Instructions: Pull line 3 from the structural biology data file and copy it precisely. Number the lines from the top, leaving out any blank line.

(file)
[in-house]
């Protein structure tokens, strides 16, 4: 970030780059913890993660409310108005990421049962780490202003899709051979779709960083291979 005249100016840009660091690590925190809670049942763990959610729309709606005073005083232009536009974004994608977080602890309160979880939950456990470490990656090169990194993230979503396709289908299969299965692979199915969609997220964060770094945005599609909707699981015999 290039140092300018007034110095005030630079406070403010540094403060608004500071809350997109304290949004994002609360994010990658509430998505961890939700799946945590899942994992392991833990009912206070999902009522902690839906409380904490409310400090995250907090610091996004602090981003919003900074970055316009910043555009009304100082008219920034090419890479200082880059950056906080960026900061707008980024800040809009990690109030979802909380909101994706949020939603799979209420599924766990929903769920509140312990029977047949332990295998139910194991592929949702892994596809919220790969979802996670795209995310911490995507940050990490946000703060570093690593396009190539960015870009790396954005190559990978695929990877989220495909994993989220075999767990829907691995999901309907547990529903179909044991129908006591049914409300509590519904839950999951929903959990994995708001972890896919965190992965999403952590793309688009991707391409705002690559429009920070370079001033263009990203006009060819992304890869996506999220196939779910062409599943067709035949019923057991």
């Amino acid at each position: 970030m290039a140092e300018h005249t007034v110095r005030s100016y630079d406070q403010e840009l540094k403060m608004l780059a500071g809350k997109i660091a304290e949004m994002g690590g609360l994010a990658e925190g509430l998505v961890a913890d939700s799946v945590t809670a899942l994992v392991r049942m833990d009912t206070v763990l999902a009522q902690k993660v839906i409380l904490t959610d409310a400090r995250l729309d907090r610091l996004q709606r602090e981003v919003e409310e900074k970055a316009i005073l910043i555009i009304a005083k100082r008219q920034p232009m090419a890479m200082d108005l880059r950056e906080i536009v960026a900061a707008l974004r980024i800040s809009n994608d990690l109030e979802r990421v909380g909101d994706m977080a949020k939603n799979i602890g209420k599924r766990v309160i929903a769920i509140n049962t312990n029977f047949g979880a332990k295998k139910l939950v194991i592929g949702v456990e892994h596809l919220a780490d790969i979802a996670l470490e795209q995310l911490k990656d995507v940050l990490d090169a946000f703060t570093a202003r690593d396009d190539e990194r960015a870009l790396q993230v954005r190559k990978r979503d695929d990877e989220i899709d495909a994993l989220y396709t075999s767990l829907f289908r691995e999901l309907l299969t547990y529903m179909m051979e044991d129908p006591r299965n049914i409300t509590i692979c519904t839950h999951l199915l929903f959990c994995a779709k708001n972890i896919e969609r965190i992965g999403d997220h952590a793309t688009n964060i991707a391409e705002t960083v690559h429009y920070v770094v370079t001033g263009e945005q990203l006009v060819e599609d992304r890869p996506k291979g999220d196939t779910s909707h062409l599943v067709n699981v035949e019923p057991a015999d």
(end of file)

């Amino acid at each position: 970030m290039a140092e300018h005249t007034v110095r005030s100016y630079d406070q403010e840009l540094k403060m608004l780059a500071g809350k997109i660091a304290e949004m994002g690590g609360l994010a990658e925190g509430l998505v961890a913890d939700s799946v945590t809670a899942l994992v392991r049942m833990d009912t206070v763990l999902a009522q902690k993660v839906i409380l904490t959610d409310a400090r995250l729309d907090r610091l996004q709606r602090e981003v919003e409310e900074k970055a316009i005073l910043i555009i009304a005083k100082r008219q920034p232009m090419a890479m200082d108005l880059r950056e906080i536009v960026a900061a707008l974004r980024i800040s809009n994608d990690l109030e979802r990421v909380g909101d994706m977080a949020k939603n799979i602890g209420k599924r766990v309160i929903a769920i509140n049962t312990n029977f047949g979880a332990k295998k139910l939950v194991i592929g949702v456990e892994h596809l919220a780490d790969i979802a996670l470490e795209q995310l911490k990656d995507v940050l990490d090169a946000f703060t570093a202003r690593d396009d190539e990194r960015a870009l790396q993230v954005r190559k990978r979503d695929d990877e989220i899709d495909a994993l989220y396709t075999s767990l829907f289908r691995e999901l309907l299969t547990y529903m179909m051979e044991d129908p006591r299965n049914i409300t509590i692979c519904t839950h999951l199915l929903f959990c994995a779709k708001n972890i896919e969609r965190i992965g999403d997220h952590a793309t688009n964060i991707a391409e705002t960083v690559h429009y920070v770094v370079t001033g263009e945005q990203l006009v060819e599609d992304r890869p996506k291979g999220d196939t779910s909707h062409l599943v067709n699981v035949e019923p057991a015999d």